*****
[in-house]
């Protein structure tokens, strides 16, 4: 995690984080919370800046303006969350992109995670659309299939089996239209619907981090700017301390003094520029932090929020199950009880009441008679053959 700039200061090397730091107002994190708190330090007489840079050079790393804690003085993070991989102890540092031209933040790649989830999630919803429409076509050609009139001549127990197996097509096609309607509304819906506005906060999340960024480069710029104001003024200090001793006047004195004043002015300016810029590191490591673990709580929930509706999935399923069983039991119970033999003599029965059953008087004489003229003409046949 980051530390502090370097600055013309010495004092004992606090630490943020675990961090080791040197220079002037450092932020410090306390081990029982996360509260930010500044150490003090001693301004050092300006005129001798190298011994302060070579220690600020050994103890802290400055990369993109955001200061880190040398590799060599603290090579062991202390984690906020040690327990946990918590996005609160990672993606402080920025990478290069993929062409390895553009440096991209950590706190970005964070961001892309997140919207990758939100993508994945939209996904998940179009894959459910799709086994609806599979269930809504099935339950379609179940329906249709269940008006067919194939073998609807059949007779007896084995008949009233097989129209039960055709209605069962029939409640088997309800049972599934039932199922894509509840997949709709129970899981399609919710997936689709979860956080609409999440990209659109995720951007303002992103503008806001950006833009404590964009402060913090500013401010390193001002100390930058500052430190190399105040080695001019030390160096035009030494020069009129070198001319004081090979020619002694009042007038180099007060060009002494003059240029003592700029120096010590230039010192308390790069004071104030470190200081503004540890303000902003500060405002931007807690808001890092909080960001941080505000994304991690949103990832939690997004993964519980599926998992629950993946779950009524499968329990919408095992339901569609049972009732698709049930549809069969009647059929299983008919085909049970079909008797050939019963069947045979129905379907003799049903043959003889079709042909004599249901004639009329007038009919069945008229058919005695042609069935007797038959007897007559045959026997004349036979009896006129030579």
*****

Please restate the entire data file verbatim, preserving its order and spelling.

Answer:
[in-house]
């Protein structure tokens, strides 16, 4: 995690984080919370800046303006969350992109995670659309299939089996239209619907981090700017301390003094520029932090929020199950009880009441008679053959 700039200061090397730091107002994190708190330090007489840079050079790393804690003085993070991989102890540092031209933040790649989830999630919803429409076509050609009139001549127990197996097509096609309607509304819906506005906060999340960024480069710029104001003024200090001793006047004195004043002015300016810029590191490591673990709580929930509706999935399923069983039991119970033999003599029965059953008087004489003229003409046949 980051530390502090370097600055013309010495004092004992606090630490943020675990961090080791040197220079002037450092932020410090306390081990029982996360509260930010500044150490003090001693301004050092300006005129001798190298011994302060070579220690600020050994103890802290400055990369993109955001200061880190040398590799060599603290090579062991202390984690906020040690327990946990918590996005609160990672993606402080920025990478290069993929062409390895553009440096991209950590706190970005964070961001892309997140919207990758939100993508994945939209996904998940179009894959459910799709086994609806599979269930809504099935339950379609179940329906249709269940008006067919194939073998609807059949007779007896084995008949009233097989129209039960055709209605069962029939409640088997309800049972599934039932199922894509509840997949709709129970899981399609919710997936689709979860956080609409999440990209659109995720951007303002992103503008806001950006833009404590964009402060913090500013401010390193001002100390930058500052430190190399105040080695001019030390160096035009030494020069009129070198001319004081090979020619002694009042007038180099007060060009002494003059240029003592700029120096010590230039010192308390790069004071104030470190200081503004540890303000902003500060405002931007807690808001890092909080960001941080505000994304991690949103990832939690997004993964519980599926998992629950993946779950009524499968329990919408095992339901569609049972009732698709049930549809069969009647059929299983008919085909049970079909008797050939019963069947045979129905379907003799049903043959003889079709042909004599249901004639009329007038009919069945008229058919005695042609069935007797038959007897007559045959026997004349036979009896006129030579």